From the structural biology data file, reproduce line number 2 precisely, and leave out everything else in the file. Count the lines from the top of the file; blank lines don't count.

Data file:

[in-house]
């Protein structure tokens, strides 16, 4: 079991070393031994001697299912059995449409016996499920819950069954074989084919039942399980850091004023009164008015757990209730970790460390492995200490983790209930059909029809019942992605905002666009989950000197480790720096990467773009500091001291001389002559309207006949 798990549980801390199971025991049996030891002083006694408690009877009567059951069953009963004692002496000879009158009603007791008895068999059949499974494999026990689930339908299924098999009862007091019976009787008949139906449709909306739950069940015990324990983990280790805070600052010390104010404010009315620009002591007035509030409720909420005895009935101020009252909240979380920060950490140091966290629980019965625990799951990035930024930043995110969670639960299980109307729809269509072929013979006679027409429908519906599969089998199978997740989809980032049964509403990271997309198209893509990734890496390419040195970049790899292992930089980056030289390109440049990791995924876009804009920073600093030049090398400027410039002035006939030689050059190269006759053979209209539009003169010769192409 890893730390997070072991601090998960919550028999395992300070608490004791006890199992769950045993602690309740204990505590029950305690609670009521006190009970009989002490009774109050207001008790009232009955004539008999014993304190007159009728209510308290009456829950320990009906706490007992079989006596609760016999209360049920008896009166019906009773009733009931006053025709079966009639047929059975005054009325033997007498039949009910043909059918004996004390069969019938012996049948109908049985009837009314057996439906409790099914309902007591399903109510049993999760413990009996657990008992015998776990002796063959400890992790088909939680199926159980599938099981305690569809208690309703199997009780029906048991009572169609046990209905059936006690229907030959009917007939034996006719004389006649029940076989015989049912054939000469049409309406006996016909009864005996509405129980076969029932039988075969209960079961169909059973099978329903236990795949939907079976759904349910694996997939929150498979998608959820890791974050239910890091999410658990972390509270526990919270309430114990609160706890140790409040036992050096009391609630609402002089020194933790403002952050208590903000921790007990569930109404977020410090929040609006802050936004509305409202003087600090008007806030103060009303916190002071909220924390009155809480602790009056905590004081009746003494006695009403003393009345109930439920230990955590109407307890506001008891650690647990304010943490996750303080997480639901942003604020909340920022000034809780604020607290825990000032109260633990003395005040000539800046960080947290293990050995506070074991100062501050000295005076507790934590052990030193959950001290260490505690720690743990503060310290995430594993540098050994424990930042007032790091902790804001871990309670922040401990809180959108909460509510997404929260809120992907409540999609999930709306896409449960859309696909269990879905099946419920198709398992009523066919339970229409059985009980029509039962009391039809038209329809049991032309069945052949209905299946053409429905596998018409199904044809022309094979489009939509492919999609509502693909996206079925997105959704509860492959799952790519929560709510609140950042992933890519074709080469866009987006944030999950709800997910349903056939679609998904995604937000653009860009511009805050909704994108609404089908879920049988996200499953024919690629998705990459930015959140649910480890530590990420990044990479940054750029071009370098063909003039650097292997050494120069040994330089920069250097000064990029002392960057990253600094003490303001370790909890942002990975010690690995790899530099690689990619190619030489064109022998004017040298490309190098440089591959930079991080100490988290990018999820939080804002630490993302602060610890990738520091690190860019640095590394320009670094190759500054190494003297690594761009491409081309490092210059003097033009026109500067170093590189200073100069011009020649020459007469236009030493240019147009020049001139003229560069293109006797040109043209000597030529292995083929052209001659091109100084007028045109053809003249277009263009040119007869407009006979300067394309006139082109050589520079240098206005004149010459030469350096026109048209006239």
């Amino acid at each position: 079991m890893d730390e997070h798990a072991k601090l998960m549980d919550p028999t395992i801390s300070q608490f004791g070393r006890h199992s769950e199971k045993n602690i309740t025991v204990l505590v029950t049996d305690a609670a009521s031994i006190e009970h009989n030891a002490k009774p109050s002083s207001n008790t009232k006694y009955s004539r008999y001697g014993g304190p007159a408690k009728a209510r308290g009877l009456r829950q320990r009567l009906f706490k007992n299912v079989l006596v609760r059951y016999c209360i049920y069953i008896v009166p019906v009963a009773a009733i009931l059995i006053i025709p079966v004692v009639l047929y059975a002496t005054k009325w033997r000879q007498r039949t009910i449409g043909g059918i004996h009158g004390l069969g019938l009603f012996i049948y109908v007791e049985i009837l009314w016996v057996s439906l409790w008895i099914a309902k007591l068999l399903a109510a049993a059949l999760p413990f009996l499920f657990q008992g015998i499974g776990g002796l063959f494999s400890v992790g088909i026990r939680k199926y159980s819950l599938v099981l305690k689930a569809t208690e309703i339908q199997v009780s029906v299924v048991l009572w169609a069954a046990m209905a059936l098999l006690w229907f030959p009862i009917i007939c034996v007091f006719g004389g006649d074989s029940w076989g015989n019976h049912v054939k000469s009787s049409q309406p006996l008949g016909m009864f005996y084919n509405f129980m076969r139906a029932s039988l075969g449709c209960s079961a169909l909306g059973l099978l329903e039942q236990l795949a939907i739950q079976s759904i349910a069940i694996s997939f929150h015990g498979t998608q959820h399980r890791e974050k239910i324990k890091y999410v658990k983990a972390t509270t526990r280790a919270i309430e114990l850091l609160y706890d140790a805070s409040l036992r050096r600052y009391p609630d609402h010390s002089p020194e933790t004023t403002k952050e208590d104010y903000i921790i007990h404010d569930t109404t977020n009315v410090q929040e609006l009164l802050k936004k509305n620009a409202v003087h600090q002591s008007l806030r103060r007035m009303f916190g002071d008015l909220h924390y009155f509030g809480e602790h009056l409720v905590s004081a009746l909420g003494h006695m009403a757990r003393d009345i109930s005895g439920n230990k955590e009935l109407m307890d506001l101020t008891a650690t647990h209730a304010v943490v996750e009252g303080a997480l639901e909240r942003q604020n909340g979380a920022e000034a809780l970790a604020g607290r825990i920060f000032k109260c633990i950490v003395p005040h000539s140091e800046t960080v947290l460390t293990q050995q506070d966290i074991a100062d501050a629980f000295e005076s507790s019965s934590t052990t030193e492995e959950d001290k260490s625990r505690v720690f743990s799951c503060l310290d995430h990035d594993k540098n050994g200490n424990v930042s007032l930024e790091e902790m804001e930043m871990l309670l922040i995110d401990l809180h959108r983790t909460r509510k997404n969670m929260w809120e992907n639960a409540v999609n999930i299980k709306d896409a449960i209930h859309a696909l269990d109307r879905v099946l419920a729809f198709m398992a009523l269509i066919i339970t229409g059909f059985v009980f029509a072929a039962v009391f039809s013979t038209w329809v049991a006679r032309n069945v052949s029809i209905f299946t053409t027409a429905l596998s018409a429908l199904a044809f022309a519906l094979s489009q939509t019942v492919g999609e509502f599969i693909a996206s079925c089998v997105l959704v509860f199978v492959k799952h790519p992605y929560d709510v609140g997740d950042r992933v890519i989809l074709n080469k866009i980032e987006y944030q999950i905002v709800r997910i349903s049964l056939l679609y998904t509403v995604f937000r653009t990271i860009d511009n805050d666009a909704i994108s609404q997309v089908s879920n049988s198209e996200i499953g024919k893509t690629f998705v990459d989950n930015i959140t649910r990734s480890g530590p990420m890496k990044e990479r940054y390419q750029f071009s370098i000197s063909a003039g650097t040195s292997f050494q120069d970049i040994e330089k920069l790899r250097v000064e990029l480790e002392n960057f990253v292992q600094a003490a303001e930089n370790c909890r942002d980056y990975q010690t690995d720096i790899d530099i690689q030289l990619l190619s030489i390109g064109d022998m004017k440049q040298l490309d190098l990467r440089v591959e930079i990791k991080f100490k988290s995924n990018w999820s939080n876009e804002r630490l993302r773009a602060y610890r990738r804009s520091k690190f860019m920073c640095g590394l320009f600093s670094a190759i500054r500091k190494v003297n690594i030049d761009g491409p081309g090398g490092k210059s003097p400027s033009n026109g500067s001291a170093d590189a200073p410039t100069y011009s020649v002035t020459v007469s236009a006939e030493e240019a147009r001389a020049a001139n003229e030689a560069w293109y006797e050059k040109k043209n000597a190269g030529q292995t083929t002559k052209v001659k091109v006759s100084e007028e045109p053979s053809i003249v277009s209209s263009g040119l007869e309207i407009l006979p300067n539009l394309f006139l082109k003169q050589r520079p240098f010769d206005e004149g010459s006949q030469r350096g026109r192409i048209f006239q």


């Protein structure tokens, strides 16, 4: 079991070393031994001697299912059995449409016996499920819950069954074989084919039942399980850091004023009164008015757990209730970790460390492995200490983790209930059909029809019942992605905002666009989950000197480790720096990467773009500091001291001389002559309207006949 798990549980801390199971025991049996030891002083006694408690009877009567059951069953009963004692002496000879009158009603007791008895068999059949499974494999026990689930339908299924098999009862007091019976009787008949139906449709909306739950069940015990324990983990280790805070600052010390104010404010009315620009002591007035509030409720909420005895009935101020009252909240979380920060950490140091966290629980019965625990799951990035930024930043995110969670639960299980109307729809269509072929013979006679027409429908519906599969089998199978997740989809980032049964509403990271997309198209893509990734890496390419040195970049790899292992930089980056030289390109440049990791995924876009804009920073600093030049090398400027410039002035006939030689050059190269006759053979209209539009003169010769192409 890893730390997070072991601090998960919550028999395992300070608490004791006890199992769950045993602690309740204990505590029950305690609670009521006190009970009989002490009774109050207001008790009232009955004539008999014993304190007159009728209510308290009456829950320990009906706490007992079989006596609760016999209360049920008896009166019906009773009733009931006053025709079966009639047929059975005054009325033997007498039949009910043909059918004996004390069969019938012996049948109908049985009837009314057996439906409790099914309902007591399903109510049993999760413990009996657990008992015998776990002796063959400890992790088909939680199926159980599938099981305690569809208690309703199997009780029906048991009572169609046990209905059936006690229907030959009917007939034996006719004389006649029940076989015989049912054939000469049409309406006996016909009864005996509405129980076969029932039988075969209960079961169909059973099978329903236990795949939907079976759904349910694996997939929150498979998608959820890791974050239910890091999410658990972390509270526990919270309430114990609160706890140790409040036992050096009391609630609402002089020194933790403002952050208590903000921790007990569930109404977020410090929040609006802050936004509305409202003087600090008007806030103060009303916190002071909220924390009155809480602790009056905590004081009746003494006695009403003393009345109930439920230990955590109407307890506001008891650690647990304010943490996750303080997480639901942003604020909340920022000034809780604020607290825990000032109260633990003395005040000539800046960080947290293990050995506070074991100062501050000295005076507790934590052990030193959950001290260490505690720690743990503060310290995430594993540098050994424990930042007032790091902790804001871990309670922040401990809180959108909460509510997404929260809120992907409540999609999930709306896409449960859309696909269990879905099946419920198709398992009523066919339970229409059985009980029509039962009391039809038209329809049991032309069945052949209905299946053409429905596998018409199904044809022309094979489009939509492919999609509502693909996206079925997105959704509860492959799952790519929560709510609140950042992933890519074709080469866009987006944030999950709800997910349903056939679609998904995604937000653009860009511009805050909704994108609404089908879920049988996200499953024919690629998705990459930015959140649910480890530590990420990044990479940054750029071009370098063909003039650097292997050494120069040994330089920069250097000064990029002392960057990253600094003490303001370790909890942002990975010690690995790899530099690689990619190619030489064109022998004017040298490309190098440089591959930079991080100490988290990018999820939080804002630490993302602060610890990738520091690190860019640095590394320009670094190759500054190494003297690594761009491409081309490092210059003097033009026109500067170093590189200073100069011009020649020459007469236009030493240019147009020049001139003229560069293109006797040109043209000597030529292995083929052209001659091109100084007028045109053809003249277009263009040119007869407009006979300067394309006139082109050589520079240098206005004149010459030469350096026109048209006239």